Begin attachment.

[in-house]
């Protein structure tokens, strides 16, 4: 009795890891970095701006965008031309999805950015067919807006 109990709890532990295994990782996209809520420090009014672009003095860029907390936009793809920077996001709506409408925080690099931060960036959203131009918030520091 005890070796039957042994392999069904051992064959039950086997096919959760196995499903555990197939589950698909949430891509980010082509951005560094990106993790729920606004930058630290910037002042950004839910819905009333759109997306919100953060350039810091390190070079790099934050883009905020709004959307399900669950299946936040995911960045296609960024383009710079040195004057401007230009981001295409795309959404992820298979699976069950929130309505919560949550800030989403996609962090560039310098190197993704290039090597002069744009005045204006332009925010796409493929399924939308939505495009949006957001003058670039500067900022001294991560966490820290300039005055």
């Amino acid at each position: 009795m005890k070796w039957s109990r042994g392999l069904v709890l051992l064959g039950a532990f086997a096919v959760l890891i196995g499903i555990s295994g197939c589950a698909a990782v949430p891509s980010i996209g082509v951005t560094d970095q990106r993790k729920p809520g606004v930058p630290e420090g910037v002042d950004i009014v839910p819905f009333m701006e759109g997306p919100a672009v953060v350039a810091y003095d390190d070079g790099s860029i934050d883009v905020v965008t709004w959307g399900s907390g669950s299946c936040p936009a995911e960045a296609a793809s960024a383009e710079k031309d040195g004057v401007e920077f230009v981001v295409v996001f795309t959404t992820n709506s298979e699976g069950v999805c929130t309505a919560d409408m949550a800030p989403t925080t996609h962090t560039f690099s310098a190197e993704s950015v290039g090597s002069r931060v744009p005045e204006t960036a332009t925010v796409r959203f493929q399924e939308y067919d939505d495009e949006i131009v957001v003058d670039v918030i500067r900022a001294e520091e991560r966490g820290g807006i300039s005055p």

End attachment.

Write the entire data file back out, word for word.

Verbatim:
[in-house]
């Protein structure tokens, strides 16, 4: 009795890891970095701006965008031309999805950015067919807006 109990709890532990295994990782996209809520420090009014672009003095860029907390936009793809920077996001709506409408925080690099931060960036959203131009918030520091 005890070796039957042994392999069904051992064959039950086997096919959760196995499903555990197939589950698909949430891509980010082509951005560094990106993790729920606004930058630290910037002042950004839910819905009333759109997306919100953060350039810091390190070079790099934050883009905020709004959307399900669950299946936040995911960045296609960024383009710079040195004057401007230009981001295409795309959404992820298979699976069950929130309505919560949550800030989403996609962090560039310098190197993704290039090597002069744009005045204006332009925010796409493929399924939308939505495009949006957001003058670039500067900022001294991560966490820290300039005055």
């Amino acid at each position: 009795m005890k070796w039957s109990r042994g392999l069904v709890l051992l064959g039950a532990f086997a096919v959760l890891i196995g499903i555990s295994g197939c589950a698909a990782v949430p891509s980010i996209g082509v951005t560094d970095q990106r993790k729920p809520g606004v930058p630290e420090g910037v002042d950004i009014v839910p819905f009333m701006e759109g997306p919100a672009v953060v350039a810091y003095d390190d070079g790099s860029i934050d883009v905020v965008t709004w959307g399900s907390g669950s299946c936040p936009a995911e960045a296609a793809s960024a383009e710079k031309d040195g004057v401007e920077f230009v981001v295409v996001f795309t959404t992820n709506s298979e699976g069950v999805c929130t309505a919560d409408m949550a800030p989403t925080t996609h962090t560039f690099s310098a190197e993704s950015v290039g090597s002069r931060v744009p005045e204006t960036a332009t925010v796409r959203f493929q399924e939308y067919d939505d495009e949006i131009v957001v003058d670039v918030i500067r900022a001294e520091e991560r966490g820290g807006i300039s005055p």